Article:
Procedure for Open Reduction and Internal Fixation of the Ankle

In general, open reduction and internal fixation of the ankle will involve the following steps:

  • You will be placed on the operating table in a specific position under spinal or general anesthesia.
  • Your surgeon cleans the treatment area with an antiseptic solution and an incision is made through the skin and muscle of the ankle.
  • The underlying muscles are carefully separated to expose the broken ankle bones.
  • Your surgeon will meticulously realign or reposition the bones into their correct anatomical position (reduction).
  • Next, your surgeon will employ fixation devices such as metal plates and other hardware to secure the fragments of your broken bones to each other (fixation) and stabilize them while they heal. An x-ray may be obtained after the devices are secured.
  • Your surgeon may also carry out other repairs as necessary.
  • The overlying soft tissue and skin are closed with sutures, and sterile bandages are applied.
  • A splint or a cast is placed on the treatment area in order to protect the repair and facilitate healing.

Postoperative Care and Recovery

In general, postoperative care instructions and recovery after open reduction and internal fixation of the ankle will involve the following steps:

  • You will be transferred to the recovery area where your nurse will closely observe you for any allergic/anesthetic reactions and monitor your vital signs as you recover.
  • You may notice some pain, swelling, and discomfort in the ankle area. Pain and anti-inflammatory medications are provided as needed.
  • Antibiotics are also prescribed to address the risk of surgery-related infection.
  • Ice pack application to the affected area for 15-20 minutes helps to reduce postoperative pain and swelling.
  • You should not weight-bear on the affected leg. A walking boot or non-weight-bearing cast is recommended for few weeks to facilitate healing and support the foot.
  • Keep the foot elevated at or above the level of your heart to help minimize swelling and discomfort.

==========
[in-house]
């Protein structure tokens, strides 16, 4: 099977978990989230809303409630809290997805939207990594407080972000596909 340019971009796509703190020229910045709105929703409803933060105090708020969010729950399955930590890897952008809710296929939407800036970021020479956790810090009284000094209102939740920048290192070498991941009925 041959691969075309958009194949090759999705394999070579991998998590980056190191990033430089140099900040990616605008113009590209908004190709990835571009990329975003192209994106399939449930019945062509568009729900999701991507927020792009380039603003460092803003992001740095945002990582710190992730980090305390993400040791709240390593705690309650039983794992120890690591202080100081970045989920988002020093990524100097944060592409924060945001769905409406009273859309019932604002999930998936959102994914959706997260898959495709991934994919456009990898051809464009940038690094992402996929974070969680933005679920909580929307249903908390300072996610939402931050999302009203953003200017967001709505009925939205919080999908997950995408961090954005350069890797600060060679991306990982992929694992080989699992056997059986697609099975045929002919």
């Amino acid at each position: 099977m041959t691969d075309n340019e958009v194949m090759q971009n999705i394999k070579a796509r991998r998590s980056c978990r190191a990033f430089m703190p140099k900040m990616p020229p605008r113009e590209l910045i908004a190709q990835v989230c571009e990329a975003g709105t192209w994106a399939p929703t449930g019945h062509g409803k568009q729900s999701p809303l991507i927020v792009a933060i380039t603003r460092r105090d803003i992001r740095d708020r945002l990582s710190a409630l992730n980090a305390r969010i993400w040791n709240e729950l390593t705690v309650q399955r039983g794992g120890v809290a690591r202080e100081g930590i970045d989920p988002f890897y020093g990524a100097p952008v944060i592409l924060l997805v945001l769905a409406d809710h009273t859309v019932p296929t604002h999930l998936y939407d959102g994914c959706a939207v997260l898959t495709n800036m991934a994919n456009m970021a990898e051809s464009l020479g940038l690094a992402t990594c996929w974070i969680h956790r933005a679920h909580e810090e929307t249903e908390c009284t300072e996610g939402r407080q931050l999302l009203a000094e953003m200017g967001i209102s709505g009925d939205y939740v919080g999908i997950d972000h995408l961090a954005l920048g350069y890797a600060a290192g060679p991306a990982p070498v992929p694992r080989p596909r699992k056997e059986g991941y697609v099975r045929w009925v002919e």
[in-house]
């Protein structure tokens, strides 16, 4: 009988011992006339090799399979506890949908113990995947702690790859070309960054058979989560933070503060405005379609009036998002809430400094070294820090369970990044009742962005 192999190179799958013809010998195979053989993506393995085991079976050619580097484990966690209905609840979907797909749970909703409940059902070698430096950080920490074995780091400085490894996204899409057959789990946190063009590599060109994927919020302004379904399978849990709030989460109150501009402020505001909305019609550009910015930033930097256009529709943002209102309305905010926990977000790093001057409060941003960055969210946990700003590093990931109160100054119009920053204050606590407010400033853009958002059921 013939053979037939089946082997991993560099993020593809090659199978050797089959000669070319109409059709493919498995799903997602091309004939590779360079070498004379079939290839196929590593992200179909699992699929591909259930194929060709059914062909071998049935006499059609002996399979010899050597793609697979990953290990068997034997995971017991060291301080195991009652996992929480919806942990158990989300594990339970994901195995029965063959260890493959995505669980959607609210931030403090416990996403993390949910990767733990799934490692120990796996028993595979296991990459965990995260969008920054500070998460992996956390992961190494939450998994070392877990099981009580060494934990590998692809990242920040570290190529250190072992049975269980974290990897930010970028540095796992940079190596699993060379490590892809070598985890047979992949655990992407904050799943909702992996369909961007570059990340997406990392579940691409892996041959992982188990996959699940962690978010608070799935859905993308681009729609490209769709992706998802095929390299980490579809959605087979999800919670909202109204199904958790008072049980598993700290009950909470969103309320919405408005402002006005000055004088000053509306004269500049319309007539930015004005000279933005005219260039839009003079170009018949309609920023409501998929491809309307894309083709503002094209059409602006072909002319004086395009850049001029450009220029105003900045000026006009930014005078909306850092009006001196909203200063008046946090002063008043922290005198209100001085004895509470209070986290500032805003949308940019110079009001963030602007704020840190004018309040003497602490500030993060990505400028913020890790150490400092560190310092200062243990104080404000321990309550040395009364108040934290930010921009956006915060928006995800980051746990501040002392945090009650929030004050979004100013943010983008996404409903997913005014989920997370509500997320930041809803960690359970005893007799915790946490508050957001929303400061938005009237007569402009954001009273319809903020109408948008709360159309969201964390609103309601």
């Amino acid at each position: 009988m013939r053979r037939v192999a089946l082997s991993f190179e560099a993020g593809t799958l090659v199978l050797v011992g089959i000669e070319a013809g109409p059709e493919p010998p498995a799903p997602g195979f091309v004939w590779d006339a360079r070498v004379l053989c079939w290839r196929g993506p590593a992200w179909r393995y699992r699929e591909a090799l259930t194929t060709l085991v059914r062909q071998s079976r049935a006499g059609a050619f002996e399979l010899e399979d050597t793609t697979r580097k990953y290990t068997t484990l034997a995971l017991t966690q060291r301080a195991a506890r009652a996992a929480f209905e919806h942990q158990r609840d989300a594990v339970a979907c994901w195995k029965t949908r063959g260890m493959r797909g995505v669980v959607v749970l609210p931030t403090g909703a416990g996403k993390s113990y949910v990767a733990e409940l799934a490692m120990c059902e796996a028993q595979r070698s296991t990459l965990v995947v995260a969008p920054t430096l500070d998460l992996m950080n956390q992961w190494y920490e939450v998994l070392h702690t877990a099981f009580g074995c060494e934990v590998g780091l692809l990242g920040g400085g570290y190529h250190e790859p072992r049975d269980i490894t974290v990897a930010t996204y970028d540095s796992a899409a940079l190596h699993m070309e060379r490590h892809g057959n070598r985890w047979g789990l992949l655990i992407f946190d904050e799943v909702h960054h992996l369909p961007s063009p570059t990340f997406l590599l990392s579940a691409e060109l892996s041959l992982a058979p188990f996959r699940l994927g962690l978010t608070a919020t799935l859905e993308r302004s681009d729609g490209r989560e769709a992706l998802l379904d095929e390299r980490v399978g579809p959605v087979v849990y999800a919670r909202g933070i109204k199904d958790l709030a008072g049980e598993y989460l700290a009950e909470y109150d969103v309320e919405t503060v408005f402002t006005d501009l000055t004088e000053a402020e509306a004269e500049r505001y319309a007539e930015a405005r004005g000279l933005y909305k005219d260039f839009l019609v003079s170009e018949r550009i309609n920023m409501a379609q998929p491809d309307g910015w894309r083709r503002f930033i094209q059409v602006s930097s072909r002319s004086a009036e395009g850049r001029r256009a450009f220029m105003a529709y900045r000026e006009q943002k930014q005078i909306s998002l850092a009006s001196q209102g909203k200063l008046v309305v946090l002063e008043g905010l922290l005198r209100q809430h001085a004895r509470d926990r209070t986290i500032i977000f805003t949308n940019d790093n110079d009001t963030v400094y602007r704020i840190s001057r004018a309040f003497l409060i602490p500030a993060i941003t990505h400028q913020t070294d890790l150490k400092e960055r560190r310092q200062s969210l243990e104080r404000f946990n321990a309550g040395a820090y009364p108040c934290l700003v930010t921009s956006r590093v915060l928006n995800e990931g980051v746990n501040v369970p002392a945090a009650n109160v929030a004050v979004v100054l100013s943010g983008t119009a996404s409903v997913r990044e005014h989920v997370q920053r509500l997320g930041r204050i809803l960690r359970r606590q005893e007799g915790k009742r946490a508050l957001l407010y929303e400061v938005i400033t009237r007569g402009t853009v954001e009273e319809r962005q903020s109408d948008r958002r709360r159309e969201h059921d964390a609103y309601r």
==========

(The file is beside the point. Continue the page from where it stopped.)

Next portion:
• Assistive devices such as crutches and walkers are recommended to maintain balance and stability during the healing process.
  • At least 6 to 8 weeks may be required for the ankle bones to fuse adequately for you to start weight-bearing on the operated leg.
  • You may start rehabilitation or physical therapy as recommended by your surgeon after a month or two to improve your range of motion. You should begin appropriate exercises to stretch and strengthen the foot muscles.
  • Keep the surgical site clean and dry. Instructions on surgical site care and bathing will be provided.
  • Full recovery from ORIF of the ankle will usually take about 3 to 12 months. Refrain from strenuous activities and lifting heavy weights during this period. A gradual increase in activities over this period is recommended.
  • Return to sports is recommended only when the ankle has regained its normal strength and function and with your doctor’s approval.
  • Periodic follow-up appointments will be scheduled to monitor your progress.

Risks and Complications

Open reduction and internal fixation of the ankle is a relatively safe procedure; however, as with any surgery, some risks and complications may occur, such as the following:

  • Infection
  • Bleeding
  • Pain
  • Swelling
  • Damage to nerves and vessels
  • Tendon or muscle damage
  • Blood clots
  • Irritation related to hardware
  • Allergic reactions to anesthesia
  • Non-union of bones
  • Hardware failure